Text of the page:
Tuesday, June 25, 2024

Could Livestream Shopping Provide Next-Generation Entertainment For Those Stuck At Home?

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E-commerce has kicked into high gear as shelter-in-place policies force many people to shift their shopping habits online. New data emerging from the COVID-19 Commerce Insight tracker shows that pure play e-commerce revenue growth in Europe is up 40-80% compared to the same time last year. Additionally, online orders are up 80% in North America since January.

While grocery and essential goods have been the primary driver of current online sales, a recent Kantar study commissioned by Detail Online indicates that many other e-commerce categories such as clothing, home and furniture, and consumer electronics will bounce back to even higher levels once the epidemic passes. The same study also reveals that six out of ten European consumers will continue purchasing online as they do today.

However, as COVID-19 continues to wreak havoc on physical retail, brands will be looking for new ways to reach their customers online and increasingly look farther afield to find state-of-the-art solutions.

Enter live commerce: the convergence of livestreaming and e-commerce that has become China’s favorite way to shop. For the uninitiated, live commerce is best described as the “infomercial reboot.”

Influencers, known as key opinion leaders (KOLs) drive live commerce in China. KOLs broadcast live on streaming platforms to showcase products, try them on, and describe them to the viewer.

As with America’s QVC shopping channel, viewers are able to ask real-time questions, while discounts and limited quantity statistics flash across the bottom of the screen to get audience appetites engaged in the sale. However, instead of picking up the telephone, viewers can buy products with just one click.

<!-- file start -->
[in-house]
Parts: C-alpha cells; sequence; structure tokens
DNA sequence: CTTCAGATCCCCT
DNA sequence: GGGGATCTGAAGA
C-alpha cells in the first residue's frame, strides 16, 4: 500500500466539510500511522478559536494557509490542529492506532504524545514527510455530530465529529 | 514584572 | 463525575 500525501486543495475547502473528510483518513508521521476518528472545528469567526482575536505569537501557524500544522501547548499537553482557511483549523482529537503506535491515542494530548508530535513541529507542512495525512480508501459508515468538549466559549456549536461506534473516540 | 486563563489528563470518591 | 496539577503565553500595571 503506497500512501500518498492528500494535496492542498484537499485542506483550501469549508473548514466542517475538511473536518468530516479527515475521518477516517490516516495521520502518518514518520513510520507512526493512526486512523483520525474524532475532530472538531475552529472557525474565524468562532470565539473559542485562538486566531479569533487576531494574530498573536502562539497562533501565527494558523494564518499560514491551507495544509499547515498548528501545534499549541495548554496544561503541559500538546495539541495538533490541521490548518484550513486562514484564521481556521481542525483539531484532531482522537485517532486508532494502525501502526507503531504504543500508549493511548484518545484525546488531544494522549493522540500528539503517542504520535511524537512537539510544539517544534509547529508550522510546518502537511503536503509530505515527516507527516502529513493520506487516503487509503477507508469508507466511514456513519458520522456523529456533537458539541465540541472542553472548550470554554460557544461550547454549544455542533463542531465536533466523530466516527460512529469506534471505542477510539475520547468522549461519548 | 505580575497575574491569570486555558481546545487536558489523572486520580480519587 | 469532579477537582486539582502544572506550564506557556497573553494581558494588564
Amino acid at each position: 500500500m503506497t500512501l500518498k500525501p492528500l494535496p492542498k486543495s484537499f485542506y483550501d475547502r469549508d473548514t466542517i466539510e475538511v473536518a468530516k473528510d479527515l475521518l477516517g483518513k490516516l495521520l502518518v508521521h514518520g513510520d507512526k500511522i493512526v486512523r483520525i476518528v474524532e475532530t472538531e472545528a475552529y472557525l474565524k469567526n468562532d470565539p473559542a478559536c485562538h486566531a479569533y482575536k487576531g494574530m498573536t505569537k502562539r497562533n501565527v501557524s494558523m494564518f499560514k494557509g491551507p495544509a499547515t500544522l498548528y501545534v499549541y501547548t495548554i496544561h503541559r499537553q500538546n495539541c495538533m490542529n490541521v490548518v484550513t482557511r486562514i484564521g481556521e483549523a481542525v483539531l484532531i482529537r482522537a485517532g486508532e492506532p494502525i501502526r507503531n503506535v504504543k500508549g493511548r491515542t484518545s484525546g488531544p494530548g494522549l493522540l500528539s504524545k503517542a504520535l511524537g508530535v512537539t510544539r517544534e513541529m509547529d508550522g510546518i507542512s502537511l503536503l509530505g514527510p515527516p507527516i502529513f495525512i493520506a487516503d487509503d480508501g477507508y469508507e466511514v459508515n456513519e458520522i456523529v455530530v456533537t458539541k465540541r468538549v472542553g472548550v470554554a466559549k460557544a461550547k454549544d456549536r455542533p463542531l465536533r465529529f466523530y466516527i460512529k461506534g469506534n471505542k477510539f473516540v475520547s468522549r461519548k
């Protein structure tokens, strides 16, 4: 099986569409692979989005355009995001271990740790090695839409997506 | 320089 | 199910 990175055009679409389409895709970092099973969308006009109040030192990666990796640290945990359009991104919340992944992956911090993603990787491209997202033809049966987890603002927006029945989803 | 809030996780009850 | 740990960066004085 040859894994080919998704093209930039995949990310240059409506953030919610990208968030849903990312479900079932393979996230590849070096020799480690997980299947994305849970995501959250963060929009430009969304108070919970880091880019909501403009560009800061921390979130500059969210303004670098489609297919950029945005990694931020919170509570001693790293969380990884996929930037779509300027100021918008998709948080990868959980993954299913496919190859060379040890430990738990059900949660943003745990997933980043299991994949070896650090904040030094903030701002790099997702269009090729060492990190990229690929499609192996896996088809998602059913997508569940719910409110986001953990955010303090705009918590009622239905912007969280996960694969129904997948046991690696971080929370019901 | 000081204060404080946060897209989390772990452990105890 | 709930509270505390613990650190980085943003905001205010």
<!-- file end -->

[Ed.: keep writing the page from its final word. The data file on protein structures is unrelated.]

The formula seems to work. It has been reported that Chinese consumers find the livestream shopping experience more social and interactive, and market growth numbers reflect their engagement. Taobao Live, the dominant live commerce platform in China reported that their gross merchandise volume has grown by 150% per year over the past three years.   

Increasingly, global celebrities are taking note of the trend’s success to sell their own brands: Kim Kardashian sold 15,000 bottles of her perfume in a few minutes with Viya, China’s top livestreamer last November.

Despite the boom in China, livestream commerce is still in its infancy in Europe and North America. Amazon launched its livestreaming shopping platform, Amazon Live, last year and Facebook and Instagram are reportedly piloting their own versions of the service as well. But for livestream commerce to gain traction, there seem to be two success factors that all retailers need to nail.

First, injecting a good dose of entertainment into the livestream is important. Recent research from IMD business school on Chinese e-commerce trends describes how cleverly using digital tools and services to make online shopping fun and exciting has helped to fuel China’s booming e-commerce sector.

Fashion shows, teaching audiences how to use new products, and giving them backstage access to glamorous industry events are commonly used formats.

For example, L’Oréal invited Chinese celebrities to livestream behind-the-scenes segments at the Cannes Film Festival. During the livestreams, the celebrities introduced L’Oréal products and recommended those they had used during the festival to great success. The featured products sold out after the livestream.

Jialu Shan, Research Fellow at IMD, elaborates, “what is interesting to me is that the conversion rate for live commerce is usually higher than traditional content driven platforms. And it’s expanding from promotion of regular products like skincare and cosmetics to more sophisticated products, such as  automobiles.”

Second, an influencer that inspires trust is a key factor. Trust is a time-tested sales competency, regardless of the media used. As QVC lifestyle influencer Jill Martin, who reportedly generated $60 million in revenue for the Today Show in 2018, told Fast Company “People want to buy something from someone they trust. I have established that trust with the viewer.”

To ensure their audience traction, Chinese KOLs invest time and energy towards building high levels of trust in their viewers. Viya, one of China’s top livestreamers reportedly does not feature a product unless she and her 200-strong team have tested it. Only those personally approved by her make it onto the show.

Live commerce in China experienced a significant boost during the COVID-19 lockdown restrictions. There is a good chance it will leave its Asian shores and go global in the months to come.

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